All too soon it was Monday morning and I had to say my goodbyes to Inigo and the volunteers. I was full of admiration for these intrepid travellers who with varying degrees of Spanish had been jumping from country to country with confidence and a desire to find out what was over the next horizon. I was also full of admiration for Inigo who had taken on this job 9000km away from home with scant knowledge of Spanish but has thrived. He organises the volunteers’ daily duties, acts as a right hand to Raul and obviously cares very much for the animals in his charge. His understanding of Spanish now is also impressive. I would like to thank him and the rest of the volunteers I worked with for their understanding because despite my thinking that preparing and distributing food to the animals would be fairly easy, it is in fact very physical and early in the week I was exhausted by the end of each day. By my last rounds I found it much easier but I could not have done it without everyone’s support.
On leaving Yana Cocha I once again undertook the 5-hour journey by taxi to Quito. This time in daylight in a car whose brakes worked (thankfully) … but the driver still drove like a man possessed. I had booked an hotel in the Centro Historico area of Quito, the capital of Ecuador and it is regarded as the least altered and best-preserved city centre in the Americas. It started out as a conquistador town called San Francisco de Quito in 1534 with many buildings from this period still there today. The area while being the home to many thousands of locals is very much a tourist destination with many bars, cafes and restaurants to be found. The position gives quite wonderful outlooks.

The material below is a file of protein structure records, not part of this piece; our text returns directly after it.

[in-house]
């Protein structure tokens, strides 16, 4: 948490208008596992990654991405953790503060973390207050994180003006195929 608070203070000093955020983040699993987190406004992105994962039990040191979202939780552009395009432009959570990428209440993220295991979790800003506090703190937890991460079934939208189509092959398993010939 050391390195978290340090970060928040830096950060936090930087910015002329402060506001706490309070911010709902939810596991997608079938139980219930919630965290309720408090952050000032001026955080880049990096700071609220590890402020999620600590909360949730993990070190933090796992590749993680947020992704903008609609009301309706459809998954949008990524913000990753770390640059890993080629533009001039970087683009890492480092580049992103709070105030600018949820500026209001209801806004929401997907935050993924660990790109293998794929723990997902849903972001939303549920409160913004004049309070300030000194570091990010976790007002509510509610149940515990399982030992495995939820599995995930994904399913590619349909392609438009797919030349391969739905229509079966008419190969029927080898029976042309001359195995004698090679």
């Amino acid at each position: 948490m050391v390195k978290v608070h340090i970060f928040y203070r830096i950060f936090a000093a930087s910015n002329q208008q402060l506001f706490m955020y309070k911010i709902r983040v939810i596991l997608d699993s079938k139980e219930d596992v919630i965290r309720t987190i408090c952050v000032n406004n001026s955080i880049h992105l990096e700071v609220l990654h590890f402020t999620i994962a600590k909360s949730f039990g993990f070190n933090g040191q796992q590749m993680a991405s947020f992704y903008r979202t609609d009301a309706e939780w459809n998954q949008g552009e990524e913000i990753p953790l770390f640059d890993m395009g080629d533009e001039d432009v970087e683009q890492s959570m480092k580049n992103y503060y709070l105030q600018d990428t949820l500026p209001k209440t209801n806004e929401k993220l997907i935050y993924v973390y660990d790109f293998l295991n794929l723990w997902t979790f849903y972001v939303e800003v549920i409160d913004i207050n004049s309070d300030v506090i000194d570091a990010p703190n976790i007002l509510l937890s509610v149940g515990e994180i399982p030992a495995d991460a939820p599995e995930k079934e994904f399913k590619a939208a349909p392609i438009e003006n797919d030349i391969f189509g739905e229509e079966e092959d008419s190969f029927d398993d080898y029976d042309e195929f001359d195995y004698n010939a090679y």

The city of Quito sits at nearly 3000m above sea level, the second highest capital city in the world. This means that altitude sickness can be an issue for sea level dwellers like me. I did not suffer from any sickness fortunately but even walking up small inclines caused me to get short of breath and when I decided to walk up to the Basilica del Voto Nacional that was on the top of a steep set of streets, my lungs really struggled to catch a breath (I needed a 10 minute sit down before I could continue). A strange experience even for a seasoned traveler like me!
One thing to note from my time here was the security situation. All around the Centro Historico was an enhanced police presence; there seemed to be police officers on every corner. At one point I was approached by a lady from the tourist police who asked where I was from and advised me to stay within this area as it was not safe for tourists if they wandered into adjacent districts.
Was this area safe due to the large police presence, or, was it so unsafe that it needed a large police presence. Maybe both were true. Comically, on my last day I saw some police officers doing filming on the street. I stopped to watch and one of the officers approached me and asked if I would do a piece to camera with them. I of course agreed and three takes later it was in the can. I was told it would be uploaded onto the Policia Nacional Facebook page the next day. It appeared five days later, but my part was cut. Maybe my passing resemblance to Walter White from Breaking Bad had something to do with it.
I spent three nights in Quito and used it to relax, sit in some lovely cafes and watch the world go by. A great ending to an unforgettable experience.
For additional information about Yana Cocha go to: